[¶ 39.] Jensen was held back in the sixth grade for another year and the problems continued.   Jensen intimidated students and school staff to the extent that many teachers and staff even feared him and kept their distance.   The lower court noted that one sixth-grade teacher is still intimidated by Jensen and appeared very reluctant to testify against Jensen at the transfer hearing.   The list of individuals who expressly indicated fear of Jensen included:  Mary Crawford, Jensen's sixth-grade teacher;  Dan Cronin, Jensen's sixth-grade principal;  Sue LaRouch, an aide at Jefferson School;  Kay Huxford, Jensen's other sixth-grade teacher;  and Jefferson School secretaries.

[¶ 40.] The lower court also found it significant that extensive attempts were made to discipline and rehabilitate Jensen in the sixth grade at Buchanan School.   Jensen's school principal there spent more time trying to help Jensen than any other student the principal has ever had.   Attempts by a personal family counselor and a school counselor were unsuccessful in changing Jensen's behavior.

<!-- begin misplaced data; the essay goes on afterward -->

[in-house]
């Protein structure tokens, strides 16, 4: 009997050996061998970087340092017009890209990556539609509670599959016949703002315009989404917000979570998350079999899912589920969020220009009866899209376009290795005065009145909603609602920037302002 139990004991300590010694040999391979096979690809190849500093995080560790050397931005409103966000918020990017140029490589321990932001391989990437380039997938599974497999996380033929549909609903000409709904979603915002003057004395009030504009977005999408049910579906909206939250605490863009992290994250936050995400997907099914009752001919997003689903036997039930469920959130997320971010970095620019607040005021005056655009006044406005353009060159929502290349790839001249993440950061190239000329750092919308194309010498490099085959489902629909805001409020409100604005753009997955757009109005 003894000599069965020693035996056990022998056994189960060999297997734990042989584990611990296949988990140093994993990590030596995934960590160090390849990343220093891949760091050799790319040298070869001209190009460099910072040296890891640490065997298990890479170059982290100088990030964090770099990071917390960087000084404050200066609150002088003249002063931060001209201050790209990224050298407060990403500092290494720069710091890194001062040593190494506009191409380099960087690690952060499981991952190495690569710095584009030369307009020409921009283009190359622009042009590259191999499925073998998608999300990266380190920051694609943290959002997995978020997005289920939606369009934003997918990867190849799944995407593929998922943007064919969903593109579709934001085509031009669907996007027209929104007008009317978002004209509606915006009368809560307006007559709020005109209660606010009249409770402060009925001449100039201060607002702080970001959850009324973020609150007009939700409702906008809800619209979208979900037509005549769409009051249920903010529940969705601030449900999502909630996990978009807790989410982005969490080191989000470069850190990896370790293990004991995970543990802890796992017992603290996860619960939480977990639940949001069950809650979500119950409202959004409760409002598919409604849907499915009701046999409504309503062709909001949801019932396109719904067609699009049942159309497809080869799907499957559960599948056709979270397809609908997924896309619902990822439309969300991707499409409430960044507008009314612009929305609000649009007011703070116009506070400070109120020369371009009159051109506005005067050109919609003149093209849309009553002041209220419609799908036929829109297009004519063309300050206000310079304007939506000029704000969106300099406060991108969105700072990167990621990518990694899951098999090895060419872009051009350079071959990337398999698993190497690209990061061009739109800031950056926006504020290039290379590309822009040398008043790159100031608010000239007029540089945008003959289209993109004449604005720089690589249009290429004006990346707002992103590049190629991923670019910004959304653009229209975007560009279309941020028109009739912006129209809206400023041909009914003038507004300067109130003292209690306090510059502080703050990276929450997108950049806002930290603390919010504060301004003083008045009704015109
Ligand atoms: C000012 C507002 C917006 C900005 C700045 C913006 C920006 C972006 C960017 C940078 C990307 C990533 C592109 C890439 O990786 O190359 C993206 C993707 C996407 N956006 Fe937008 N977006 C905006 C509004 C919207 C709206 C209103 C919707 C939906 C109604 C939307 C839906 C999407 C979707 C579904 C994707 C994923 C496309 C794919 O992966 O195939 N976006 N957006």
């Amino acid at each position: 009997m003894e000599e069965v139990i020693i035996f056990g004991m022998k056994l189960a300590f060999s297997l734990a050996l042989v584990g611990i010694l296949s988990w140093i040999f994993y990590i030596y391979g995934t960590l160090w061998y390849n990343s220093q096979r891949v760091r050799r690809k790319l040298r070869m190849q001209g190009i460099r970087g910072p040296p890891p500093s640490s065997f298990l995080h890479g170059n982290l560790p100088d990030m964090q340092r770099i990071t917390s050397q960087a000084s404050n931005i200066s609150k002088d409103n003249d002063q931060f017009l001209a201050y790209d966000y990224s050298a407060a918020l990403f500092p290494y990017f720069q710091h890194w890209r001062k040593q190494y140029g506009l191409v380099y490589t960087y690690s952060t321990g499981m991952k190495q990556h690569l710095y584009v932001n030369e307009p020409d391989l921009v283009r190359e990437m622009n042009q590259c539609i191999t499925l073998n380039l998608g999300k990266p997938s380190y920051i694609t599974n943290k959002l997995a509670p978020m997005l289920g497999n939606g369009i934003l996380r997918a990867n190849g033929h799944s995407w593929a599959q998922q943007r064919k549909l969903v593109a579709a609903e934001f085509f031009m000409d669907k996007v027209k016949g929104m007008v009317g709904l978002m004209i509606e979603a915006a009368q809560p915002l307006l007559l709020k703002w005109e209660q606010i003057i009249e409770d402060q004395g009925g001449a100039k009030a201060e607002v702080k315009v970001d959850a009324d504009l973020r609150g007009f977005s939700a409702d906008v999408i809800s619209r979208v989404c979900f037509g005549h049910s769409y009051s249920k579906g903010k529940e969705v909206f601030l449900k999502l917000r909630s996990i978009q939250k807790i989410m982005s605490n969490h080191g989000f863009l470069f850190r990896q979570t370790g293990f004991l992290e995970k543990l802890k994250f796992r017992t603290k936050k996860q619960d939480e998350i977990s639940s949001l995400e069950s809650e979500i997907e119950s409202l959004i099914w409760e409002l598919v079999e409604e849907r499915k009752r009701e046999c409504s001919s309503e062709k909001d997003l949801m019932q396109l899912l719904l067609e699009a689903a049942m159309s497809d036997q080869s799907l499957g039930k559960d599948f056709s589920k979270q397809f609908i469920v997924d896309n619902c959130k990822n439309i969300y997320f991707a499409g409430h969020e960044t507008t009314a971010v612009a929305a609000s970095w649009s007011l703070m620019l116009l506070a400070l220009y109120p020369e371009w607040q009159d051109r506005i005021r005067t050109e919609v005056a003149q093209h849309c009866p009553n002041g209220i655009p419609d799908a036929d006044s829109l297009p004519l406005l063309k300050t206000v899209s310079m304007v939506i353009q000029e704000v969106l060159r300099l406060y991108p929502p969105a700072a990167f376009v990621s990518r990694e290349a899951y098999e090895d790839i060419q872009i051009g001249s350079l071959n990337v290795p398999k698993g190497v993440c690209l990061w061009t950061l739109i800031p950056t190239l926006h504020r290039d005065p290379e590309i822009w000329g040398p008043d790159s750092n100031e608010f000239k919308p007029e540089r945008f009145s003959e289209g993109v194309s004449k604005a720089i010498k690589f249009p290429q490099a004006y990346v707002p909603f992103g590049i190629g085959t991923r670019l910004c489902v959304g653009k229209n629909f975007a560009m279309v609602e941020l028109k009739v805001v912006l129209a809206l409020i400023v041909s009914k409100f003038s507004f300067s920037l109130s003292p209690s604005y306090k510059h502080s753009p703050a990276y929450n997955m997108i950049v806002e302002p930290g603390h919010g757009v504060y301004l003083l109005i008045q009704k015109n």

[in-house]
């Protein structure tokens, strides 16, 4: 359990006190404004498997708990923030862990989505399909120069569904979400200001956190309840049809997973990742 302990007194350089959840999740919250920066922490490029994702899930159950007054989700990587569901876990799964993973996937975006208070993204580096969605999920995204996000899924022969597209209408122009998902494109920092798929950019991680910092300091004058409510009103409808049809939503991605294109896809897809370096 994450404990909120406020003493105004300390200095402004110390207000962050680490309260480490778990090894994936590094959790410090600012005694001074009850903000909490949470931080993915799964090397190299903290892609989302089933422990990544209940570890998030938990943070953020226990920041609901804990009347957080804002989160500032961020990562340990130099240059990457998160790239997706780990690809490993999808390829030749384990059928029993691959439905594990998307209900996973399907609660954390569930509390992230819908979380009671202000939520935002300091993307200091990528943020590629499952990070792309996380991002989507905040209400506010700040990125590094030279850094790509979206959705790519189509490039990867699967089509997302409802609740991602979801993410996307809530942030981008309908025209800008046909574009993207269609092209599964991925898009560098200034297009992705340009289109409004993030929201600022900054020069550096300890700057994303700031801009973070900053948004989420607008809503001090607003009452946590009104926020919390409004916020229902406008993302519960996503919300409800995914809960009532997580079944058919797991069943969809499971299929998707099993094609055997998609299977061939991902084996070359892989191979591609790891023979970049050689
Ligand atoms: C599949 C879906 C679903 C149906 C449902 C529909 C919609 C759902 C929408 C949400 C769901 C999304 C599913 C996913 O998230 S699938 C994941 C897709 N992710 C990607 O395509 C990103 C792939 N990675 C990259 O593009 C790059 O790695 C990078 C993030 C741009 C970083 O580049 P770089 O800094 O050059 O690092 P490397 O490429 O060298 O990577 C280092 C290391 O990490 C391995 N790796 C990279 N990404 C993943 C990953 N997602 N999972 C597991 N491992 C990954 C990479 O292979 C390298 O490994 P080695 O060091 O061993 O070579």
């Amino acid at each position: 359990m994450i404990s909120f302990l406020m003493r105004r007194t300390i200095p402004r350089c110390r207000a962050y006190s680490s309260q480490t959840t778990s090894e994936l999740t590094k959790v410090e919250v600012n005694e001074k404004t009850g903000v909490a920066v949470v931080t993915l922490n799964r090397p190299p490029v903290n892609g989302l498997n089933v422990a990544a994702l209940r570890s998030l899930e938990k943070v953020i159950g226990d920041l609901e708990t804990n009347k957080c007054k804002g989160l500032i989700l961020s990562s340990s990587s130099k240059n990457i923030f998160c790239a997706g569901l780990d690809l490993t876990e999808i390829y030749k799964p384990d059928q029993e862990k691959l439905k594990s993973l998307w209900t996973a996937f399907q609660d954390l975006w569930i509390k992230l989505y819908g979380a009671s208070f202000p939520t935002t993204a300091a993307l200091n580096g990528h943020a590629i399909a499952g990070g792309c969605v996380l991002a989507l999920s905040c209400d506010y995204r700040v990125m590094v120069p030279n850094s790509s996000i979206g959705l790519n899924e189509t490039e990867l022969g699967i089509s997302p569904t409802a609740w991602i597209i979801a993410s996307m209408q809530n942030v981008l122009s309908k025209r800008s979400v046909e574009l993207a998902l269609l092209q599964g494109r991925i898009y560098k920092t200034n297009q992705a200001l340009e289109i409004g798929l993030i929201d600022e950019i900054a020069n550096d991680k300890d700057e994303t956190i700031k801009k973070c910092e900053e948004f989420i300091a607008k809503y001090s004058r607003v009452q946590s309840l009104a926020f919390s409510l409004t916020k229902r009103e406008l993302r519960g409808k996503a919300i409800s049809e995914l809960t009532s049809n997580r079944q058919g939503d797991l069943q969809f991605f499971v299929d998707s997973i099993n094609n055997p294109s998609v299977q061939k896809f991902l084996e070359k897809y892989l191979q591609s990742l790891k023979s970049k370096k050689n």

[¶ 41.] School officials again tried to help Jensen when he transferred to Jefferson School for his second year in the sixth grade.   A special education referral was made that included a psychological evaluation by Lee Pfeiffer, an educational evaluation and a language evaluation.   Echoing the efforts of the Buchanan school staff, more was done for Jensen to help him at Jefferson School than for any of the other children.   The consensus of these many school officials and staff who attempted to assist Jensen was that he had the ability to achieve and behave, but made a conscious decision not to do his work or properly conform his conduct.   The results of testing done on Jensen also bore these facts out.

[¶ 42.] One of the defense tactics was to portray Jensen as an emotionally disturbed youth who was failed by the system.   For instance, Jensen was alleged to have been teased and tormented by his peers for being fat.   However, the lower court's findings based on the testimony of many witnesses concluded that no school staff observed anything of the sort.   Jensen, himself, had also denied being teased when asked about it by the Jefferson School Counselor, the Buchanan School Principal, and Mr. Ling, Jensen's personal counselor.